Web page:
Dumb RisksMature

Chapter Nine: Dumb Risks

I checked through the peep hole, worried it was my dad and I was going to have fun explaining why a girl wearing one of my shirts was here. Instead it was some guy I didn't recognise, his hairstyle was impressive. I kept the chain on the door when I opened it, not that I would do much if he was a danger.

“Can I help you?” I asked. The guy studied me before proving how useless the chain was. He pushed the door open, making splinters crack where the lock used to be in the wall and raced up the stairs.

“Crap,” I muttered and followed him up. I reached the room and realised Amy knew him.

“Tom? How did you find me?” She asked from where she'd curled up on the bed. He snorted, as if it was a dumb question. He opened his mouth to explain then saw me. I had a feeling he changed his answer.

“I just asked people leaving your school who the new girl had been hanging out with,” Tom shrugged.

“Sorry, but who are you?” I asked, feeling a little out of my depth.

“He's my room mate,” Amy answered. Tom turned to look at me again, his fists were clenched in a very non-friendly way.

“What do you want with her?” he asked, his jaw tight as he spoke. I blinked, could he tell what I was? How was that even possible, was he a demon?

“I'm just a friend from school,” I replied holding my hands up in front of me, not sure how much I was allowed to say.

“Don't try to fool me, I can tell you're not human,” he said. The words struck me. Up until now I hadn't really considered myself different. Which I guess was silly, but hearing I wasn't human anymore was weird.

“I'm here to help,” I finally said, lowering my hands. I got the impression he didn't trust my answer in the slightest. Amy stood up and put a arm between us. I hadn't even noticed Tom inching closer, had the guy been about to punch me?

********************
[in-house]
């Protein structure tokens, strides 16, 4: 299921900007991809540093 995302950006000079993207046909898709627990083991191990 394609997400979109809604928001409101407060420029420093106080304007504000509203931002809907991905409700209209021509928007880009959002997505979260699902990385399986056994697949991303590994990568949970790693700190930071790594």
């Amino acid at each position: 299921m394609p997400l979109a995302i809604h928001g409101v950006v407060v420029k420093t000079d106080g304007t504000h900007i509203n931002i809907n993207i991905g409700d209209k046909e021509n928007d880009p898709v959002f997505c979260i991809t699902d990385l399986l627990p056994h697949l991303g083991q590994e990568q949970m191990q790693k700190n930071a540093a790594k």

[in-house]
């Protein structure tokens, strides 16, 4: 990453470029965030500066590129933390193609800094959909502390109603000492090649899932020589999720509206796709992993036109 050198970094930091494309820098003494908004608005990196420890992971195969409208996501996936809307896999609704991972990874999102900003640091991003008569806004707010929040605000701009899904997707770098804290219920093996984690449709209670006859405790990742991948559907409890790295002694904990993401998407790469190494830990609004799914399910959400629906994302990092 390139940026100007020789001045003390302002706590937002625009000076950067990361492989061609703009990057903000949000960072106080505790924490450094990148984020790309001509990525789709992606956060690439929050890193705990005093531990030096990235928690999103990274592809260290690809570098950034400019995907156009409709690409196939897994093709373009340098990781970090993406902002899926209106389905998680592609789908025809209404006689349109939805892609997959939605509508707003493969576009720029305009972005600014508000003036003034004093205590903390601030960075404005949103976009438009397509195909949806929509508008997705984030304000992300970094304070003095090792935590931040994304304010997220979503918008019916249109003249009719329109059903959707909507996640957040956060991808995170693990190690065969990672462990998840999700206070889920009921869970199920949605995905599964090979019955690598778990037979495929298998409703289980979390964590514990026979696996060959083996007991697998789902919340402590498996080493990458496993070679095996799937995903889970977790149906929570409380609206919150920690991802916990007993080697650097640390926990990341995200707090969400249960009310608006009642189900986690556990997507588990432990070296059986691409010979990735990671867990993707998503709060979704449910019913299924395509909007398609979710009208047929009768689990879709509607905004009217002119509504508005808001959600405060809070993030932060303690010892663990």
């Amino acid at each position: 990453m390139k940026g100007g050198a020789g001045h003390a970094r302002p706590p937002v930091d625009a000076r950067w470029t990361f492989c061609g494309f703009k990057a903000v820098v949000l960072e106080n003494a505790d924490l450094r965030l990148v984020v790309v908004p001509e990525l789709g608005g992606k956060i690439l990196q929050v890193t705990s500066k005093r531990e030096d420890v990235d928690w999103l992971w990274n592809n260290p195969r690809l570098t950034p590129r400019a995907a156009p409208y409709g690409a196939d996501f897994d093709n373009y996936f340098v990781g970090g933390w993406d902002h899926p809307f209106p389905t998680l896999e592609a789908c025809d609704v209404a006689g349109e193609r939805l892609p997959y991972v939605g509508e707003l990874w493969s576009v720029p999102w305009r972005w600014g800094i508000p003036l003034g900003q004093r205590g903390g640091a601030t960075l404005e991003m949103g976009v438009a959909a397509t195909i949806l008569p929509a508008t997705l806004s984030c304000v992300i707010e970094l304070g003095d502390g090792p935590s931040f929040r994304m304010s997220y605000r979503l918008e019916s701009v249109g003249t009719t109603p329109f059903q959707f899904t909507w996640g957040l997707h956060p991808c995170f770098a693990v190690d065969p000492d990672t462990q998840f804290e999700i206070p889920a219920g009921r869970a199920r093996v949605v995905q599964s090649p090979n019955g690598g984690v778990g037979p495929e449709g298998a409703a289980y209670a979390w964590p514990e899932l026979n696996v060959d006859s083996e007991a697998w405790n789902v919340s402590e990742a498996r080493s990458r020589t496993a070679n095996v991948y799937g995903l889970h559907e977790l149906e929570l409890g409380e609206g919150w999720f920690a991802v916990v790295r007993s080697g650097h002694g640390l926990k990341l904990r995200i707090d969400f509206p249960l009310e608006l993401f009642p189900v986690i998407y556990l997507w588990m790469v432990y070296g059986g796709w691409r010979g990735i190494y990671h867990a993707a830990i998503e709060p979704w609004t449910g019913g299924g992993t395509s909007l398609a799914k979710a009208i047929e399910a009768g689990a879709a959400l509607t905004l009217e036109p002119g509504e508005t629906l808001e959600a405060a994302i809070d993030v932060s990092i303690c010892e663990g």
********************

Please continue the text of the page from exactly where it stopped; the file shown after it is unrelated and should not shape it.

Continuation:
“Leave him alone. He's telling the truth,” Amy said, meeting Tom's gaze head-on.

“Like you can trust any of them,” he muttered darkly. I was starting to get sick and tired of everyone assuming I was something I wasn't.

“I stopped being human two days ago, I'm hardly a threat to her,” I yelled. I saw the implication of what I just said register on Amy's face. I didn't bother waiting for Tom's reaction.

“I'm going to get food from the take-away place nearby. You two are welcome to stay. But let me know if you do go. And you owe money to replace a lock,” I said over my shoulder, taking the stairs two at a time. I knew I was being immature and throwing a pointless hissy fit. But the fresh air helped a little, calming my thoughts. I was part-way there when I noticed a guy standing still and studying the house. He was crazy tall, not to mention his muscles. Was this the demon who'd attacked Amy earlier? The first thing Darius had taught me was how to hide a weapon within me so I'd have it with me. I looked around to make sure the street was empty and grabbed the sword from my back. It felt kind of weird passing through my skin and into my hand. I crossed the path with it held ready. The demon noticed me instantly.

“Fledglings should know their place,” he said, his voice sounding like grit.

“I've had a bad day. You're the one who should've known to stay away,” I replied, lifting the sword. In hindsight I was being a little too cocky. A few missed attacks with my sword later and the demon managed to slam me into a nearby lamp post, a headache bloomed to life instantly. The ringing of the metal hurting my ears.

“Idiot,” he muttered as he closed in to attack again. I rolled away and managed to catch his leg as I did. He growled a curse and dark stuff pooled in his hand. Darius had meant to tell me more about magic later. I figured avoiding the stuff was the best tactic and managed to dodge the worst of it. Some splashed on my shoulder and I winced. The smell of burning flesh reached my nostrils. I ignored the way my stomach lurched and rammed him. He avoided the blow and punched me in the gut. This was not going well I thought, Darius was going to have a field day making fun of me for this. I bent over and avoided his next blow in the process then rammed my sword upwards. I half expected it to be moved away but it sliced upwards, coming out of his shoulder. I hadn't got the heart, but I must've done some damage.

“Lucky shot,” the demon hissed in pain. Then he disappeared. I stood up shaking a little from adrenaline and covered my shoulder with one hand. Was that a draw?

The End

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